Sharon was asked to deliver the keynote speech for the 10th National Sure Start Conference at the Lowry Centre in Manchester.
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It’s a pleasure to be here today and speaking to you all.
The agenda I have seen looks like you’ve covered pretty much all of the current issues surrounding the Sure Start programme and wider policies around the early years and early intervention, and I’m sorry that I couldn’t have been here to see and hear more of it.
The next time I’ll be in Manchester will probably be for the Labour Party conference at the end of September, and I’m sure that I’ll be discussing many of the same issues you have been discussing today at some of the fringe events there.
The last time I was in Manchester, back in January, I came to visit the Ardwick Sure Start Centre at Medlock School, just a couple of miles from here.
As some of you may know, I’m a vice-chair of the All Party Parliamentary Group on Sure Start, and concerns had been raised about Manchester’s plans for Sure Start as part of the Inquiry that we were conducting into the impact of all the changes the government had made since 2010.
And as Shadow Minister I’d also received desperate emails from local parents, who were convinced that the city council were planning to close centres and strip away key services.
I obviously raised these concerns with local MPs, and they invited me to come visit Ardwick, and to speak to the people behind the changes that Manchester was, and still is going through.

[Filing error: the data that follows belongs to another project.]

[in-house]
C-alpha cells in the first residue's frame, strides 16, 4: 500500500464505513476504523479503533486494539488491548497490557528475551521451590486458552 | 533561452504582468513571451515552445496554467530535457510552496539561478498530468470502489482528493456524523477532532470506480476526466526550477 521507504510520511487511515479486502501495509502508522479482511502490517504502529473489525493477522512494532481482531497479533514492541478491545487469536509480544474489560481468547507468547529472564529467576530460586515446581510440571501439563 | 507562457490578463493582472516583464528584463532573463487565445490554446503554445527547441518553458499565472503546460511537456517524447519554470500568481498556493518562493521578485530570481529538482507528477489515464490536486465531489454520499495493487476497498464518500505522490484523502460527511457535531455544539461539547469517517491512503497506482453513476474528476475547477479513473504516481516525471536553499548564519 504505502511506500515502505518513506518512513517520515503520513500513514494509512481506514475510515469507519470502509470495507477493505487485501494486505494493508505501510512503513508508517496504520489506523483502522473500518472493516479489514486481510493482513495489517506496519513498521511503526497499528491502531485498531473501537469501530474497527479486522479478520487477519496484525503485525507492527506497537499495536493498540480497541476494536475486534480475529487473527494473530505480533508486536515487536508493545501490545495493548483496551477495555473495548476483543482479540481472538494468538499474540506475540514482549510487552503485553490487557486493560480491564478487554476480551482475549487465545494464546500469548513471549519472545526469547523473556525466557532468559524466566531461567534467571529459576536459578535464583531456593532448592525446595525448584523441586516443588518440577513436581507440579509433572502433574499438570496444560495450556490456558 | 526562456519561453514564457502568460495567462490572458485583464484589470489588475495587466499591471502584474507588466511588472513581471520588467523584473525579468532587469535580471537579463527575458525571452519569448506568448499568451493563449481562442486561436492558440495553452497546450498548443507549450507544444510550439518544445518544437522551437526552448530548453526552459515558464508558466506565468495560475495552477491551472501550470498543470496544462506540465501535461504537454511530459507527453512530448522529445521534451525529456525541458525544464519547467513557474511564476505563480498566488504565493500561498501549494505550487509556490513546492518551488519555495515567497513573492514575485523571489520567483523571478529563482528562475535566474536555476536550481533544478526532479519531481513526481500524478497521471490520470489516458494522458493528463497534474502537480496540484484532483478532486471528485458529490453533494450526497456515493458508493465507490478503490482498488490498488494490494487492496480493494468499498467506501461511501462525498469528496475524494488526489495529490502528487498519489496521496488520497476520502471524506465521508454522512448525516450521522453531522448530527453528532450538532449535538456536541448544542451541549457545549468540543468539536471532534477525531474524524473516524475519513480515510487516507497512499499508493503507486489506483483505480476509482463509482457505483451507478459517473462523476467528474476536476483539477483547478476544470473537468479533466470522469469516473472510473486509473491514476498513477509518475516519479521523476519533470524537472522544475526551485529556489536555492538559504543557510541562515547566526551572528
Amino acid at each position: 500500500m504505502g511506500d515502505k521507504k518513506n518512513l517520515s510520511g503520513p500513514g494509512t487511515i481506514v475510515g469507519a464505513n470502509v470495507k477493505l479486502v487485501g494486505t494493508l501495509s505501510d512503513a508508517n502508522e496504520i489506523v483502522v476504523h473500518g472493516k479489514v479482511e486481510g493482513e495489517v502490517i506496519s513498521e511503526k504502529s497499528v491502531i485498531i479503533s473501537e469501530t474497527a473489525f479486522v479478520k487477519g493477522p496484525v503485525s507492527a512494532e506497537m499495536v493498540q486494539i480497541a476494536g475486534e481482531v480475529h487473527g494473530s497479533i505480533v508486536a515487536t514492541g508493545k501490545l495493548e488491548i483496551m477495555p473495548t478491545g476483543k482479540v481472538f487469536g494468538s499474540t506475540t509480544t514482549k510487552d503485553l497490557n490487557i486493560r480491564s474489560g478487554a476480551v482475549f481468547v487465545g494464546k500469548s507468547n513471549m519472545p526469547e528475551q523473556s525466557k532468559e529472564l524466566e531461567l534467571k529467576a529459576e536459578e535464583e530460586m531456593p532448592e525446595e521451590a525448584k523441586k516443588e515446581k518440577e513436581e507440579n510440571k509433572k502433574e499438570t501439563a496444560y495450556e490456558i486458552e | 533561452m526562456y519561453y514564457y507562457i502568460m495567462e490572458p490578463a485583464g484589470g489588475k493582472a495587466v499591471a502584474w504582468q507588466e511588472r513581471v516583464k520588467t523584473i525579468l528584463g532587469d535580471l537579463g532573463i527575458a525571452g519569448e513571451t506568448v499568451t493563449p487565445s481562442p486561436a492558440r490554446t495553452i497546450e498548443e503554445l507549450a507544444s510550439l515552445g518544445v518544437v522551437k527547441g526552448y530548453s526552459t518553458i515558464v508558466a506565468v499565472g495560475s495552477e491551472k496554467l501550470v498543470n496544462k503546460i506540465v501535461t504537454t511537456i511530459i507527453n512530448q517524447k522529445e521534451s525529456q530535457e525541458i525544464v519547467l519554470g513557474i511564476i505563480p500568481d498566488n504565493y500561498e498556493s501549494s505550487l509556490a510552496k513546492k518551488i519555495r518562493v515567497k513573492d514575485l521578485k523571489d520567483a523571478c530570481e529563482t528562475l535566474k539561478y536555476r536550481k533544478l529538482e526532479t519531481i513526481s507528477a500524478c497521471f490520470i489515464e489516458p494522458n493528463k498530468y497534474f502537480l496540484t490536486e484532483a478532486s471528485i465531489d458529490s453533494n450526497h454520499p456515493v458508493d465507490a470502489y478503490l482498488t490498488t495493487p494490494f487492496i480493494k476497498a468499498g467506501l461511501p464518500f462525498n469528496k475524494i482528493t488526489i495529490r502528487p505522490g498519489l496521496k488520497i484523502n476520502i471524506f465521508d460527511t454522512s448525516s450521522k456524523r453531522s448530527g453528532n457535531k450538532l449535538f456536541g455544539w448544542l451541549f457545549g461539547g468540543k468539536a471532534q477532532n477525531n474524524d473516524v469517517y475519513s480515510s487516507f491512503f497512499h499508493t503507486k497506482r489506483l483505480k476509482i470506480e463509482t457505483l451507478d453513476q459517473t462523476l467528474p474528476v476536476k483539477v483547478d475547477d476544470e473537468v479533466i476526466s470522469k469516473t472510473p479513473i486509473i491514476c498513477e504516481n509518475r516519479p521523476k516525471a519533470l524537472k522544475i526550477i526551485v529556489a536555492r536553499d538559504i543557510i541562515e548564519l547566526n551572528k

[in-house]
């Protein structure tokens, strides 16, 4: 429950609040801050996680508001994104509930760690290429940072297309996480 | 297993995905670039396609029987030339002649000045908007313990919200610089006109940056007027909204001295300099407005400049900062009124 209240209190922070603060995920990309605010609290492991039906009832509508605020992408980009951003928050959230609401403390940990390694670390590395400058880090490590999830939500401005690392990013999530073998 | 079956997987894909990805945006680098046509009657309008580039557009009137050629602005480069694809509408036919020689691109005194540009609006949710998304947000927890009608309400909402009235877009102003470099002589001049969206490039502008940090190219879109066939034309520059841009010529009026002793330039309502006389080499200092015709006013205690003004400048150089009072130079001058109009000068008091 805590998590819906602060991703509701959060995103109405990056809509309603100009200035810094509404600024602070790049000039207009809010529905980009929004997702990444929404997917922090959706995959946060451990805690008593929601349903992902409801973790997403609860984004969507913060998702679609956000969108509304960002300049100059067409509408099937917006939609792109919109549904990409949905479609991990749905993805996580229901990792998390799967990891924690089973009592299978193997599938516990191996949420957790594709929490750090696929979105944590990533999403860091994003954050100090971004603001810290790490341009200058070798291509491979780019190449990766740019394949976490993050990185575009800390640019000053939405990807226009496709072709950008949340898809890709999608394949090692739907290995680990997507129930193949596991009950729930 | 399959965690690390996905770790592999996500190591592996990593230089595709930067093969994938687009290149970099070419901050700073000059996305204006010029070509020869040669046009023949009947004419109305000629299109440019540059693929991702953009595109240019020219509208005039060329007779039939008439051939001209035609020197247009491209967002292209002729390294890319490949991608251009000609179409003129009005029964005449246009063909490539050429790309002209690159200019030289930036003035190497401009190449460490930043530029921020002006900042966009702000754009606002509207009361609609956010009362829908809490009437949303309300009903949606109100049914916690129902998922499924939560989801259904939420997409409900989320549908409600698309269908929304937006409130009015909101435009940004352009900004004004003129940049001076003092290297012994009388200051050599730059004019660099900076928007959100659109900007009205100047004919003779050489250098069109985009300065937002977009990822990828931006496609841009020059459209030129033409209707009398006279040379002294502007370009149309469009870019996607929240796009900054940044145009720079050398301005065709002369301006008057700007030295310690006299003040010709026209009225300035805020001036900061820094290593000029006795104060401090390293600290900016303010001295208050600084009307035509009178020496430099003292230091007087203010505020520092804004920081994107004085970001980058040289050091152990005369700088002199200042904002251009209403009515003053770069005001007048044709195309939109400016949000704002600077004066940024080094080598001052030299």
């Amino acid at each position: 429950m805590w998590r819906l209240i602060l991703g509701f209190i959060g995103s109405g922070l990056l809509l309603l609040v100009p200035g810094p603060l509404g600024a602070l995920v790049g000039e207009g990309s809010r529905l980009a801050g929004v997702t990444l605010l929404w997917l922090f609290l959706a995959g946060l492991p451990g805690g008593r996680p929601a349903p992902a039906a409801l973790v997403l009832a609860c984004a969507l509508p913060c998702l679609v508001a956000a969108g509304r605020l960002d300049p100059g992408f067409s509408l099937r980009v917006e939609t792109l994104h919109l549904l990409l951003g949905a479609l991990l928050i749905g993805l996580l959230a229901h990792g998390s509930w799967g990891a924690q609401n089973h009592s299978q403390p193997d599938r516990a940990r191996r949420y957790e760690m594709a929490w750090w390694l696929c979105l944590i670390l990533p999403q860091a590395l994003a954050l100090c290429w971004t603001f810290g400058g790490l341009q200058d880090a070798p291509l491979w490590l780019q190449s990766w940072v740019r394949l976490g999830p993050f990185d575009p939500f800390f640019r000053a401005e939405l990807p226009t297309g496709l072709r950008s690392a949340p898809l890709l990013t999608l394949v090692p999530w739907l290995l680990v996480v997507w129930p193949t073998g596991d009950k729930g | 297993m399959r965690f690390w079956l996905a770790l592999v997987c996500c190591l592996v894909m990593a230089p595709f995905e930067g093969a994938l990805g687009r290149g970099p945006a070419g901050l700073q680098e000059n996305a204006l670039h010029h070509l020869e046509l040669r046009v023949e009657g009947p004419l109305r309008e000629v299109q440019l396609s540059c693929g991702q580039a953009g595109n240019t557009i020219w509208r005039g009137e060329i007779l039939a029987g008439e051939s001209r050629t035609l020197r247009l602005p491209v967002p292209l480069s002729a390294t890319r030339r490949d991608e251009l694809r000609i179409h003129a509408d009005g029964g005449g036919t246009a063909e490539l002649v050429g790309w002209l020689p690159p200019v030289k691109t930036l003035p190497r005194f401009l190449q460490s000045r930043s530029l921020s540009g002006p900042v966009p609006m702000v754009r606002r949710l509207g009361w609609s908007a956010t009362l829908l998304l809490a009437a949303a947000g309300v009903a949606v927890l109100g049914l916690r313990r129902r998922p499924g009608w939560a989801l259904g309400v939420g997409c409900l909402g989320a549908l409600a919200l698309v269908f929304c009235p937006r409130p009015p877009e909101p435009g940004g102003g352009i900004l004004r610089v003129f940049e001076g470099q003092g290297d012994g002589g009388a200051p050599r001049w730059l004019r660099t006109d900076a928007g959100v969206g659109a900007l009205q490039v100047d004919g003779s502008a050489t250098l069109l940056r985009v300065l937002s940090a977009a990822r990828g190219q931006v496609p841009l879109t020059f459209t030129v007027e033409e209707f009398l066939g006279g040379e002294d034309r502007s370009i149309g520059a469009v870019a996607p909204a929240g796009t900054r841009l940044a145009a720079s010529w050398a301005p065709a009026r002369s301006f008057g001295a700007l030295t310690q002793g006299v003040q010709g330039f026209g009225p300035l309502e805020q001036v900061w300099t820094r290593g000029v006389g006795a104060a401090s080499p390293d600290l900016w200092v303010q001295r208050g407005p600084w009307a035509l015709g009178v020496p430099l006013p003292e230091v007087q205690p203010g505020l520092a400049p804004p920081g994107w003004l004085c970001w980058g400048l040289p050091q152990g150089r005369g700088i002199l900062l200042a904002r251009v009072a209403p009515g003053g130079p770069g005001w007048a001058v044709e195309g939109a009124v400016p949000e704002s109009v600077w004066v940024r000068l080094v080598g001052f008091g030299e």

So it was that I met Dr Shirley Woods-Gallagher and Dr Caroline White – whose passion and expertise in wanting to ensure that Sure Start in Manchester was truly reaching all families was phenomenal.
The problem they started with was that they weren’t reaching enough families – especially in areas like Ardwick where residents come and go pretty quickly, and there are lots of different nationalities, languages and cultures in the mix.
To tackle this, they’re moving resources away from things that are nice to do, but possibly unproven or don’t quite have the impact that they should, and towards actively bringing people into the centre, and then working with those who needed specific help.
They have found a way of getting live birth data from the NHS – albeit through a ridiculously convoluted process – and can use that to ensure that every new mum gets a knock on their door from outreach workers.
They’re also doing some great work giving health visitors extra training to ensure that they can properly pick up potential problems and refer families to the targeted services and programmes available.
The families who were already using the centre were obviously worried that some of the services they used and enjoyed would go – and some of them did, or were scaled back.
But, those behind redesigning the services were absolutely right that bringing in more families should be the number one priority, as it should be for all children’s centres.
I’m therefore very pleased that I am here to hear Caroline Sharp’s thoughts on how that can be achieved across the country.